Pennsylvania’s growing number of charter and cyber-charter schools do not save school districts money and, in many cases, add to their expenses, says a new report from the Pennsylvania School Boards Association (PSBA).
“Charter schools do not charge a standard rate for their educational services,” says the report by PSBA’s Education Research and Policy Center. “In fact, the amount paid to charter schools varies greatly by school district, and is often completely unrelated to the actual operational costs incurred by charter schools.”
Tuition payments to Pennsylvania charter schools rose from $960 million in 2010-11 to more than $1.15 billion in 2011-12.
The tuition calculation for charter schools is much the same as for the per-student Actual Institutional Expense (AIE) of traditional schools; however, several cost elements excluded from the AIE — for example, early intervention, vocational expenditures, and selected federal revenue — are included in the charter school tuition formula, thus driving up the cost of this subsidy, the report said.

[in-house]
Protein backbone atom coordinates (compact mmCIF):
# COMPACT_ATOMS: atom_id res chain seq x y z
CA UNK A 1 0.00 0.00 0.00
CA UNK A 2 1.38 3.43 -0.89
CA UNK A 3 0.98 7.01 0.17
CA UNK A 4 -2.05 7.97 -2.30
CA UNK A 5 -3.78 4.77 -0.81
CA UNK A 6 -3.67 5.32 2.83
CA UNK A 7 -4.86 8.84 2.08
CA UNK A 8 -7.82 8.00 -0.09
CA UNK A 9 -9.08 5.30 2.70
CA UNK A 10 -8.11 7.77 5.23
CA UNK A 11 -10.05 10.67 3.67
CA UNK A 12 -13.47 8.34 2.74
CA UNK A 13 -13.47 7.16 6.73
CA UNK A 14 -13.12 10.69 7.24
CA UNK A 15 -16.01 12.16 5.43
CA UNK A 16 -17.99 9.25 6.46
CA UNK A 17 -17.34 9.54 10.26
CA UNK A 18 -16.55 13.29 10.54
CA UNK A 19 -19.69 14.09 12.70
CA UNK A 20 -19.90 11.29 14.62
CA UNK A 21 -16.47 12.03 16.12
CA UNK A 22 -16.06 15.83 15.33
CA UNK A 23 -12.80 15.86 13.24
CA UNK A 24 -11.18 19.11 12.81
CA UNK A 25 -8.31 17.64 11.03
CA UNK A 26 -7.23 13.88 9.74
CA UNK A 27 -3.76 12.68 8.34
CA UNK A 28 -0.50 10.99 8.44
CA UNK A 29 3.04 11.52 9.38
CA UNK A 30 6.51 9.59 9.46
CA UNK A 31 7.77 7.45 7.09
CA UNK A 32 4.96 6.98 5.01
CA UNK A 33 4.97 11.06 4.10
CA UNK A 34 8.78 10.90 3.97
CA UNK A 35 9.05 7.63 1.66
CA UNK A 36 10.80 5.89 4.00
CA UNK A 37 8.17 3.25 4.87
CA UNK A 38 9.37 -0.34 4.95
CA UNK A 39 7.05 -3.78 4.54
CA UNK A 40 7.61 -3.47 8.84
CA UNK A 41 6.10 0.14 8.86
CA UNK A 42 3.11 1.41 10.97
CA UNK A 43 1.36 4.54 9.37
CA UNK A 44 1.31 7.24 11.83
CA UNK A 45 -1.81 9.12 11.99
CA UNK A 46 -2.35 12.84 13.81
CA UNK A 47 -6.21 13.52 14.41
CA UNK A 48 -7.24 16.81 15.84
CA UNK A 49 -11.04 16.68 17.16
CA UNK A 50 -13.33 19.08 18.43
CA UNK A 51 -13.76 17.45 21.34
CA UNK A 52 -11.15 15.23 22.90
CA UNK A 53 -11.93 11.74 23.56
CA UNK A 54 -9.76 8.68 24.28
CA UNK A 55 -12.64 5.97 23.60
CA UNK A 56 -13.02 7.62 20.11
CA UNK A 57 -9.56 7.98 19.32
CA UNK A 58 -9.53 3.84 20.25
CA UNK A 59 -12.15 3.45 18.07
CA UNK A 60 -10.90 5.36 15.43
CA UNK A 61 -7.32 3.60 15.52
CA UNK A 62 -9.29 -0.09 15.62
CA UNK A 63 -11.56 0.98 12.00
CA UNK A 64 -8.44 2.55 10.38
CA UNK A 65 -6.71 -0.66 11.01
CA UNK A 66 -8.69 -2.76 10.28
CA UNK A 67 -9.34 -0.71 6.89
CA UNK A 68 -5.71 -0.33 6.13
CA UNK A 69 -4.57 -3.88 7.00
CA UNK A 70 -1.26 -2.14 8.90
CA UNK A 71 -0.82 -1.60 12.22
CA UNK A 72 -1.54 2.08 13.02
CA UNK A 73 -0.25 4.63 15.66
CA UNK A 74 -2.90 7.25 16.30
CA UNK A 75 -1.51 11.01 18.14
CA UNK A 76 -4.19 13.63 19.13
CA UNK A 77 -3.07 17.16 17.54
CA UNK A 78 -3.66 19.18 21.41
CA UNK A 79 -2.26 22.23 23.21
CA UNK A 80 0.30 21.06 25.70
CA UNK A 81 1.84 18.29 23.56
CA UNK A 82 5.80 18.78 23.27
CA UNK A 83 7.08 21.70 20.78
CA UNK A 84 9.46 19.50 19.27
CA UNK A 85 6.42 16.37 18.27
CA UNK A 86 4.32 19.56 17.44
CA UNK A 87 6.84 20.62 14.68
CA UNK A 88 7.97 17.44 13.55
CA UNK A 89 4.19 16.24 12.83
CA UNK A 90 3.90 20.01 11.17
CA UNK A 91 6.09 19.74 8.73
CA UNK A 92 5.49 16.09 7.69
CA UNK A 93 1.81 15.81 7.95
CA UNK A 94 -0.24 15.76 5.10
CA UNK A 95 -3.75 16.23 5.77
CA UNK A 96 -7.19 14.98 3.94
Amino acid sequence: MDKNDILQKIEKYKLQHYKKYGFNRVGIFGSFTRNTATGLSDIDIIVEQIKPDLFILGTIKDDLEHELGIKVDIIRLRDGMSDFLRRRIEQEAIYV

“The problem is compounded by the fact that in most cases, less than 30 students from each district building attend charters, meaning districts are unable to reduce overhead costs, such as heating and electricity,” the report said. “Neither are school districts able to reduce the size of their faculty or staff.”
In addition, many students choosing to attend charter or cyber-charter schools were previously attending private schools or being home-schooled, meaning that these tuition payments are “an entirely new expense for school districts,” the report said.
PSBA’s report made several recommendations, among them requesting that the state set “reasonable limits” on the amount of unexpended tuition funds charters can receive from school districts and that these schools be required to return any unused balances to the district that sent them the money.